What’s Happening in Afghanistan

To me, the most exciting thing about the internet is how it empowers individuals. More than ever before, a single person can make a difference because his or her work can so easily be leveraged–viewed within a matter of hours by thousands or even millions of people around the world, with no need for media gatekeepers. If I had to offer one example of a single individual who has used the medium to make a difference, it would be Arthur Chrenkoff. He has devoted himself to collecting the under-reported news of progress in Iraq and Afghanistan and putting it out in the blogosphere; more recently, the Wall Street Journal’s online edition has also been publishing Arthur’s roundups.
Today’s edition is on Afghanistan, and it is absolutely unbelievable. It seems just about book-length, and covers improvements in every phase of Afghan life. Reading it is a revelation. Arthur begins:

Over the last few weeks, Afghanistan has been in the news again–unfortunately, for all the wrong reasons. The media pack has made a brief reappearance in Afghanistan to report on carefully staged “spontaneous” riots, which briefly erupted around the country, ostensibly in protest over a report in Newsweek (later retracted) about desecration of Koran by the American military personnel at Guantanamo Bay.
Sadly, in the rush of commentary about Afghanistan’s slide into anarchy and America’s deteriorating position in Kabul, most of the international media again missed or downplayed many other stories, some of them arguably far more consequential than an antigovernment rampage whipped up by opponents of President Hamid Karzai. Take this story:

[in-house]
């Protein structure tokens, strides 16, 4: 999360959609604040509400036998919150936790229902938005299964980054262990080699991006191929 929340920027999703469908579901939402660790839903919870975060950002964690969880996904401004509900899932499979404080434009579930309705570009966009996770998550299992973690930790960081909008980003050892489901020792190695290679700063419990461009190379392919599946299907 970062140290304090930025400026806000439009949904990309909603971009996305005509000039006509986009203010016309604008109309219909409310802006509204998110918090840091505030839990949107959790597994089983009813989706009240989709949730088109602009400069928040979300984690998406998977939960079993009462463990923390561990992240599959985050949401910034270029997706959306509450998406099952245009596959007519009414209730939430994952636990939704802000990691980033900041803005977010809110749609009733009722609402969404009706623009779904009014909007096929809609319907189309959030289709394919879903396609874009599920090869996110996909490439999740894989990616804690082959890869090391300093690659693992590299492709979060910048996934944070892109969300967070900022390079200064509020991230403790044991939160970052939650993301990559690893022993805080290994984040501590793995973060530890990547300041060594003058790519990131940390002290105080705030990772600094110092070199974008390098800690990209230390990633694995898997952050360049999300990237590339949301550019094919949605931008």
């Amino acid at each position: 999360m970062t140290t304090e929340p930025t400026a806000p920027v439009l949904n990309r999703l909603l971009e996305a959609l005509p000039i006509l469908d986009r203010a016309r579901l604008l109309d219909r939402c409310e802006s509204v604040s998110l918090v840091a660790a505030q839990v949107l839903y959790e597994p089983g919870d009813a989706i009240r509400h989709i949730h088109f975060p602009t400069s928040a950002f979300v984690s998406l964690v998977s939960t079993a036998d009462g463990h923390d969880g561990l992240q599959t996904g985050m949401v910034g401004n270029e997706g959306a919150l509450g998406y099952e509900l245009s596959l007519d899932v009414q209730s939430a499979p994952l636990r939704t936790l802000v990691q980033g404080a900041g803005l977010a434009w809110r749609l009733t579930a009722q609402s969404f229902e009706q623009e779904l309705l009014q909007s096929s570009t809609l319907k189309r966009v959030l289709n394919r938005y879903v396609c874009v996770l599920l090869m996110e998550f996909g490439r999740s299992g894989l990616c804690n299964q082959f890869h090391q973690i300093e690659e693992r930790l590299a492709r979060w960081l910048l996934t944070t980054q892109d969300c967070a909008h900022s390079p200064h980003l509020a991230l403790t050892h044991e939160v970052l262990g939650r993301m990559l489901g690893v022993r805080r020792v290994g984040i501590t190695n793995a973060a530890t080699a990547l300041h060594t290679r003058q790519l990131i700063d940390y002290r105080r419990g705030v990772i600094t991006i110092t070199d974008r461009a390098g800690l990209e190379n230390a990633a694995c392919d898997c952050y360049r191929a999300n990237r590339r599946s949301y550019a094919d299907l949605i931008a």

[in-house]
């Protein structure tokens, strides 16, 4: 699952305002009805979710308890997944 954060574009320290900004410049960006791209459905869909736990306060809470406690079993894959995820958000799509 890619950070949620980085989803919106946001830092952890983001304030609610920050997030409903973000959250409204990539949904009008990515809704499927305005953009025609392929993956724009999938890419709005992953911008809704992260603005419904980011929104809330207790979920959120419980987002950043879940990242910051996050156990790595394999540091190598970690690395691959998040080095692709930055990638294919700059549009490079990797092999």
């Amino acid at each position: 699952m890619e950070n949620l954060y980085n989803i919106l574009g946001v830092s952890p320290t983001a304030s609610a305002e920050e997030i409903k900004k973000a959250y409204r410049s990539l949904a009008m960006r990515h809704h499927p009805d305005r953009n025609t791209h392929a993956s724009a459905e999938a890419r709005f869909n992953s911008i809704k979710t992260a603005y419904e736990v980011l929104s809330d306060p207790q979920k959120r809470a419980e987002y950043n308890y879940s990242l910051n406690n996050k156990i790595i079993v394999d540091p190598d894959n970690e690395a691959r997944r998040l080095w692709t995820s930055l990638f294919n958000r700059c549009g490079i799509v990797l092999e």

A crowd of 600 Afghan clerics gathered in front of an historic mosque yesterday to strip the fugitive Taliban leader Mullah Mohammed Omar of his claim to religious authority, in a ceremony that provided a significant boost to the presidency of Hamid Karzai.
The declaration, signed by 1,000 clerics from across the country, is an endorsement of the US-backed programme of reconciliation with more moderate elements of the Taliban movement that Karzai has been pursuing ahead of the country’s first parliamentary elections, due in September.

You really have to read the whole thing to get an idea of the magnitude of the story that the press is missing in Afghanistan.


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